In 1620, the first settlers to arrive from Europe landed on the northernmost tip of Cape Cod in what is now Provincetown. Many of the settlers were Puritans, English religious refuges now remembered today as the “Pilgrims.” (There was a significant number who were not members of the sect and had only come to the Americas for economic reasons.) After spending a decade hiding in the Netherlands, the Pilgrims had decided to set sail to the “New World” and establish a community where they could worship in peace. They had arrived on a ship called Mayflower, which had set sail from the English port of Plymouth. However, rough seas had steered the Mayflower off course, forcing it to inadvertently sail into Cape Cod Bay and ultimately today’s Provincetown Harbor. Discord quickly spread among the ship’s passengers, who disagreed over how to govern themselves far away from Europe. Thinking quickly, the Puritans created a document entitled the “Mayflower Compact” that outlined a system of self-government. Coming ashore, the Pilgrims and their fellow travelers attempted to form a small village. While there were plentiful resources, the first days were nonetheless incredibly difficult. But thanks to the native Wampanoags and Nauset people, the Puritans learned to farm the land and fish the waters. Still, life in the region proved to be hard, and the surviving settlers returned to the Mayflower to find shelter elsewhere. Following the shoreline south, the Mayflower eventually moored off the coast of mainland modern Massachusetts to establish Plymouth Colony.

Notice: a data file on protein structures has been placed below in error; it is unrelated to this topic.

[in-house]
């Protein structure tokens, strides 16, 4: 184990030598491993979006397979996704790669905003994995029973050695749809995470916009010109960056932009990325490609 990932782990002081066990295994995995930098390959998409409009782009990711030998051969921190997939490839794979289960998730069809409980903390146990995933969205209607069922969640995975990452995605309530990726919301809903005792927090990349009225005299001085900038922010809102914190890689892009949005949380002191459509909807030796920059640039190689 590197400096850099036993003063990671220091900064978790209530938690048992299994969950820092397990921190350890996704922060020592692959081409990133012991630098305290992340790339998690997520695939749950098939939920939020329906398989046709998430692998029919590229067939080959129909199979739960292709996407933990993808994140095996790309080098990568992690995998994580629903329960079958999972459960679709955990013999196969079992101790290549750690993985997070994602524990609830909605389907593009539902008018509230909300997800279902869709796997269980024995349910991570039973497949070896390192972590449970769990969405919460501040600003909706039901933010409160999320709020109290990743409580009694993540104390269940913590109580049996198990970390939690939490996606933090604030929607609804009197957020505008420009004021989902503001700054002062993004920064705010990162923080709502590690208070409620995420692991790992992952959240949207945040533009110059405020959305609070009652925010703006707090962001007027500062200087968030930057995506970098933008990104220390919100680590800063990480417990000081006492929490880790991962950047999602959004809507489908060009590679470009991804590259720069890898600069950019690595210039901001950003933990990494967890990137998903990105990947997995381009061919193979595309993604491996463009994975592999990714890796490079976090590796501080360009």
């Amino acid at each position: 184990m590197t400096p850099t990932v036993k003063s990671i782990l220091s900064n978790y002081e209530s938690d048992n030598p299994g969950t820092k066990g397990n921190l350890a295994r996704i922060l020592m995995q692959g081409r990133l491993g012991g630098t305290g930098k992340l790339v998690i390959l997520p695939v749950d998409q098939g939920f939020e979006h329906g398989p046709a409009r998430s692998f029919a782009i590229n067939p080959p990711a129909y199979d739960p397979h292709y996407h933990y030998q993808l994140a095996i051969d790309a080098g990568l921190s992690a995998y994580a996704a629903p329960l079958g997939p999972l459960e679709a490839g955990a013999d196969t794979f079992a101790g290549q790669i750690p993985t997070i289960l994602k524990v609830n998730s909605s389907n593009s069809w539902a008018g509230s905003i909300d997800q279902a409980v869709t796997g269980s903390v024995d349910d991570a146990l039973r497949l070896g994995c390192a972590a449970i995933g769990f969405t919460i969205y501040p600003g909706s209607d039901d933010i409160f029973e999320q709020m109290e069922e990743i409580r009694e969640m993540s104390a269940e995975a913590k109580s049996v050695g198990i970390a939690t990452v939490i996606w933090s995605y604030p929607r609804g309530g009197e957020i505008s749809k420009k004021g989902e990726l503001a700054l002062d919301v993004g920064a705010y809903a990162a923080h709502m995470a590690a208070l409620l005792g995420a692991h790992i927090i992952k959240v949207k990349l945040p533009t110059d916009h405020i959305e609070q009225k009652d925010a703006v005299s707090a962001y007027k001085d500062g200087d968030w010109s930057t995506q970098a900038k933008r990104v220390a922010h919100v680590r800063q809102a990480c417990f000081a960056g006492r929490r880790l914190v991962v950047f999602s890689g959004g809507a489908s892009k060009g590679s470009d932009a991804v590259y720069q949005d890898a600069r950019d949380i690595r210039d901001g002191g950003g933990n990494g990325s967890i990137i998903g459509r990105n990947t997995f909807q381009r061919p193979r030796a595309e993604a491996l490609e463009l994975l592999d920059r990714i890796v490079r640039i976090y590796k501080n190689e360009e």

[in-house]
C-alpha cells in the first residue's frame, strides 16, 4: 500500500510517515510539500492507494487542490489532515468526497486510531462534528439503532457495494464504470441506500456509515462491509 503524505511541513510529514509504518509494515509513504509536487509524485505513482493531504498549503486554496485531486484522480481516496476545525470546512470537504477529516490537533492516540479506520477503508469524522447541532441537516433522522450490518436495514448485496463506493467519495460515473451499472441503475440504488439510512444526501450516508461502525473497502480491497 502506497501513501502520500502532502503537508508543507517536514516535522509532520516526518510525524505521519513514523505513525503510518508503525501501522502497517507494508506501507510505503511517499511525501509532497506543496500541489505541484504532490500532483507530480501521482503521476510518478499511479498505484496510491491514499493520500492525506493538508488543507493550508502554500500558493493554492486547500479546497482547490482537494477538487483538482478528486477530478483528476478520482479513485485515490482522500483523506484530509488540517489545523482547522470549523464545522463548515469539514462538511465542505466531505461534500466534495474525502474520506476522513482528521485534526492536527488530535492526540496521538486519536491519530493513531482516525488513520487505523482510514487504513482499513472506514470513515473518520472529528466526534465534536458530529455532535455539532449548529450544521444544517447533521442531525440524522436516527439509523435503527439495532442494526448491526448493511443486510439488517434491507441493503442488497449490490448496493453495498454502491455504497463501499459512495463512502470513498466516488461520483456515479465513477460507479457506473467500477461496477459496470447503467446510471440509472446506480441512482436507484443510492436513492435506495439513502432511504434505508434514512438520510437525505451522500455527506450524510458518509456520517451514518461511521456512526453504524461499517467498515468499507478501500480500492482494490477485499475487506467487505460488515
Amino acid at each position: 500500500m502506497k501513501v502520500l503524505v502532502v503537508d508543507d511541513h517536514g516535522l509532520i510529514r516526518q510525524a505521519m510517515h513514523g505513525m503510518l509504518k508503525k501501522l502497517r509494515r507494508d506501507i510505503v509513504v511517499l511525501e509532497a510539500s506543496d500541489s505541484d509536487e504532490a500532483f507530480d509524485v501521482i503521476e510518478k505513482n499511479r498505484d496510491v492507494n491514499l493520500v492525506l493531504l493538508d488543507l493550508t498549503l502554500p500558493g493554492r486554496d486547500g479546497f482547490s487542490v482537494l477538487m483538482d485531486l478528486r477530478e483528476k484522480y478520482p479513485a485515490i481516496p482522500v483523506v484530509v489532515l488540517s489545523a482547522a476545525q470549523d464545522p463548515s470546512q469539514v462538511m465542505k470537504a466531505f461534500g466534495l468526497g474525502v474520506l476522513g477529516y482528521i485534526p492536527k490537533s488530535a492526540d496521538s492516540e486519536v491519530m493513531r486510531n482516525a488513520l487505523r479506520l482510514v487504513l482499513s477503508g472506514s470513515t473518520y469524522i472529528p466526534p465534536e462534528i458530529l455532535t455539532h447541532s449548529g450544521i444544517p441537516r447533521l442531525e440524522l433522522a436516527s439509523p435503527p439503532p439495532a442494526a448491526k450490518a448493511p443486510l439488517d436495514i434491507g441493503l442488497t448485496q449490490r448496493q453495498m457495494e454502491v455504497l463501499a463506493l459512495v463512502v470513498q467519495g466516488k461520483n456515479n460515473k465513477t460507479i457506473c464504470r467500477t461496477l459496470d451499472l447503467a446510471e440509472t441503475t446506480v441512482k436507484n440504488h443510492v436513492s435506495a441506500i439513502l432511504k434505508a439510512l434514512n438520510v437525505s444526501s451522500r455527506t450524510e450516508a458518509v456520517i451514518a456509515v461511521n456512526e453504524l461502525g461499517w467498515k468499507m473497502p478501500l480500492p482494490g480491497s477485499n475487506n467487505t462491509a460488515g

Over time, more English colonists arrived in the region, with some settling the original site of the Mayflower’s landing. Most of the inhabitants were fisherman, although pirates and smugglers were also attracted to the community due to its relative isolation. Their presence led many in New England to refer to the little village as “Helltown”—an identity that its residents embraced. Still, the settlement remained small for years, until the onset of large-scale whaling operations began in the wake of the War of 1812. Known as “Provincetown” by this point, the community gradually emerged as one of Massachusetts’ busiest ports for whalers—third only to New Bedford and Nantucket. Indeed, its deep-water port and proximity to the open Atlantic had inspired countless sailors to try their luck harvesting whale meat and blubber. The blubber was a particularly rich commodity for the local whalers, as demand for it had surged due to its use in oil lamps and candles. Nevertheless, the local whaling industry went into gradual decline starting in the 1870s, when alternative sources of fuel made whale blubber obsolete. But fishing continued to be a strong part of the economy, with ships frequently traveling out to the Grand Banks to collect mackerel and cod. The success of the fisherman attracted scores of new European immigrants, too, especially Portuguese sailors. (The Portuguese stayed for many decades thereafter, with their descendants forming a vibrant community that still exists today.)